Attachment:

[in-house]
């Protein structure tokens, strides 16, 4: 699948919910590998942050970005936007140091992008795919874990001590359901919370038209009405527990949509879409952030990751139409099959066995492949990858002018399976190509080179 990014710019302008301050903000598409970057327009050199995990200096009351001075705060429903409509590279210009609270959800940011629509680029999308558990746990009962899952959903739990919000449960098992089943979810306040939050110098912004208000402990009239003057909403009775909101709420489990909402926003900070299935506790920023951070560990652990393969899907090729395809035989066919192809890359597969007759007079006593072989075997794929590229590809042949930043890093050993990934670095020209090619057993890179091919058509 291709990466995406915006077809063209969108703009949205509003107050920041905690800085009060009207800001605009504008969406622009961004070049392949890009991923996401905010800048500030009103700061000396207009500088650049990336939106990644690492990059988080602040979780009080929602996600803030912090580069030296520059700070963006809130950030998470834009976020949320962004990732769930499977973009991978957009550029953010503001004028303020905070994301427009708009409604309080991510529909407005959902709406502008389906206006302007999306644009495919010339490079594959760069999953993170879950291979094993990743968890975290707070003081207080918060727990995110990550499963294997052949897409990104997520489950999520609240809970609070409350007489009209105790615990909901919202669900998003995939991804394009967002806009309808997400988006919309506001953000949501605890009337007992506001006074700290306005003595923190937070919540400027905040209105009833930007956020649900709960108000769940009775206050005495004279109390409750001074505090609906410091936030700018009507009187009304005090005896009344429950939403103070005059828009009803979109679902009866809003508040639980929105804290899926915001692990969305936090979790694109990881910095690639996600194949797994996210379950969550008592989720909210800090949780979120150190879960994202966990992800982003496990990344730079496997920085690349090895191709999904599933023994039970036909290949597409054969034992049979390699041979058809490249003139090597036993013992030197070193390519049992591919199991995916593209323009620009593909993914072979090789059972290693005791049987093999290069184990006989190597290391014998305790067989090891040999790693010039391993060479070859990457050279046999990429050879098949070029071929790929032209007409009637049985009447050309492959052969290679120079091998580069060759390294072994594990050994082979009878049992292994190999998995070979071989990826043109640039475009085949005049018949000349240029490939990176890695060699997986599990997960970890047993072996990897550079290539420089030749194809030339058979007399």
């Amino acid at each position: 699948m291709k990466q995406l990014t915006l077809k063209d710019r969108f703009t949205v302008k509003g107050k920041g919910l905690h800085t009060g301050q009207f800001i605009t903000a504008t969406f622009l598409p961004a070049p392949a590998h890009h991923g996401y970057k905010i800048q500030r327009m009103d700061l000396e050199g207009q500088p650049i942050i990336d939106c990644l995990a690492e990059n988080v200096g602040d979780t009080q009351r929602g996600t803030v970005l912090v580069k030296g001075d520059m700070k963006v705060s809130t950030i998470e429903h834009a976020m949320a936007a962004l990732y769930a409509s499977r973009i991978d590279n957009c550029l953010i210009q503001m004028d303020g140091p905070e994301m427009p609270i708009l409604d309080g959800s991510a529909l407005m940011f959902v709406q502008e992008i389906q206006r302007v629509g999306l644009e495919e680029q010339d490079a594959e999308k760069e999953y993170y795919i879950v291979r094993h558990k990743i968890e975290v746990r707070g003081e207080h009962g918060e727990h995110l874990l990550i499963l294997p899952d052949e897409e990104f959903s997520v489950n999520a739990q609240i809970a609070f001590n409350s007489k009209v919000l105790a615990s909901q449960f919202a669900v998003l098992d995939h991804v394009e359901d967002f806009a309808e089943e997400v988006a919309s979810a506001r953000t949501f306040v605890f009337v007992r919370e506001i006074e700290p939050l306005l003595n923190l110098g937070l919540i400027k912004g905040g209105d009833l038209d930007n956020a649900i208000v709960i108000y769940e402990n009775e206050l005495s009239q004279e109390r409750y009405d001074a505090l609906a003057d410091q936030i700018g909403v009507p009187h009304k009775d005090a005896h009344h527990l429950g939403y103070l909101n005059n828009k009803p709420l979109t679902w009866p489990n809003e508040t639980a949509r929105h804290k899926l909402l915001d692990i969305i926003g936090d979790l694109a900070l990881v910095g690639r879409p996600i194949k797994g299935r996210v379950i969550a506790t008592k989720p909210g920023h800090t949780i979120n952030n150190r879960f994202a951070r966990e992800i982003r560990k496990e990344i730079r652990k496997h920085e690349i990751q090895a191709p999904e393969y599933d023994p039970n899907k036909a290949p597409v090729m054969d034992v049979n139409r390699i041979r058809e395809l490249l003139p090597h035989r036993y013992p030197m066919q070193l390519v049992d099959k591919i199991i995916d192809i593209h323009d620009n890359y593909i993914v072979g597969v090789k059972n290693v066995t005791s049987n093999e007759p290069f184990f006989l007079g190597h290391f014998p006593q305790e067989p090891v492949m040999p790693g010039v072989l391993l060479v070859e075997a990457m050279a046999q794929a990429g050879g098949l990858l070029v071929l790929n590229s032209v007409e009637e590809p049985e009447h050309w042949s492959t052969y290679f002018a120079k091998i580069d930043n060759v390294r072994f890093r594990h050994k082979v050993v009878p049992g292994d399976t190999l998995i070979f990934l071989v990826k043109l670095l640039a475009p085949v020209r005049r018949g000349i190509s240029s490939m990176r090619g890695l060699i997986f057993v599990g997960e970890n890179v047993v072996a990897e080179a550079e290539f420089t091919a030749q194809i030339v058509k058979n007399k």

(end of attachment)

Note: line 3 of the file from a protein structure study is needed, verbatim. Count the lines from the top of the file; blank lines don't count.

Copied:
């Amino acid at each position: 699948m291709k990466q995406l990014t915006l077809k063209d710019r969108f703009t949205v302008k509003g107050k920041g919910l905690h800085t009060g301050q009207f800001i605009t903000a504008t969406f622009l598409p961004a070049p392949a590998h890009h991923g996401y970057k905010i800048q500030r327009m009103d700061l000396e050199g207009q500088p650049i942050i990336d939106c990644l995990a690492e990059n988080v200096g602040d979780t009080q009351r929602g996600t803030v970005l912090v580069k030296g001075d520059m700070k963006v705060s809130t950030i998470e429903h834009a976020m949320a936007a962004l990732y769930a409509s499977r973009i991978d590279n957009c550029l953010i210009q503001m004028d303020g140091p905070e994301m427009p609270i708009l409604d309080g959800s991510a529909l407005m940011f959902v709406q502008e992008i389906q206006r302007v629509g999306l644009e495919e680029q010339d490079a594959e999308k760069e999953y993170y795919i879950v291979r094993h558990k990743i968890e975290v746990r707070g003081e207080h009962g918060e727990h995110l874990l990550i499963l294997p899952d052949e897409e990104f959903s997520v489950n999520a739990q609240i809970a609070f001590n409350s007489k009209v919000l105790a615990s909901q449960f919202a669900v998003l098992d995939h991804v394009e359901d967002f806009a309808e089943e997400v988006a919309s979810a506001r953000t949501f306040v605890f009337v007992r919370e506001i006074e700290p939050l306005l003595n923190l110098g937070l919540i400027k912004g905040g209105d009833l038209d930007n956020a649900i208000v709960i108000y769940e402990n009775e206050l005495s009239q004279e109390r409750y009405d001074a505090l609906a003057d410091q936030i700018g909403v009507p009187h009304k009775d005090a005896h009344h527990l429950g939403y103070l909101n005059n828009k009803p709420l979109t679902w009866p489990n809003e508040t639980a949509r929105h804290k899926l909402l915001d692990i969305i926003g936090d979790l694109a900070l990881v910095g690639r879409p996600i194949k797994g299935r996210v379950i969550a506790t008592k989720p909210g920023h800090t949780i979120n952030n150190r879960f994202a951070r966990e992800i982003r560990k496990e990344i730079r652990k496997h920085e690349i990751q090895a191709p999904e393969y599933d023994p039970n899907k036909a290949p597409v090729m054969d034992v049979n139409r390699i041979r058809e395809l490249l003139p090597h035989r036993y013992p030197m066919q070193l390519v049992d099959k591919i199991i995916d192809i593209h323009d620009n890359y593909i993914v072979g597969v090789k059972n290693v066995t005791s049987n093999e007759p290069f184990f006989l007079g190597h290391f014998p006593q305790e067989p090891v492949m040999p790693g010039v072989l391993l060479v070859e075997a990457m050279a046999q794929a990429g050879g098949l990858l070029v071929l790929n590229s032209v007409e009637e590809p049985e009447h050309w042949s492959t052969y290679f002018a120079k091998i580069d930043n060759v390294r072994f890093r594990h050994k082979v050993v009878p049992g292994d399976t190999l998995i070979f990934l071989v990826k043109l670095l640039a475009p085949v020209r005049r018949g000349i190509s240029s490939m990176r090619g890695l060699i997986f057993v599990g997960e970890n890179v047993v072996a990897e080179a550079e290539f420089t091919a030749q194809i030339v058509k058979n007399k």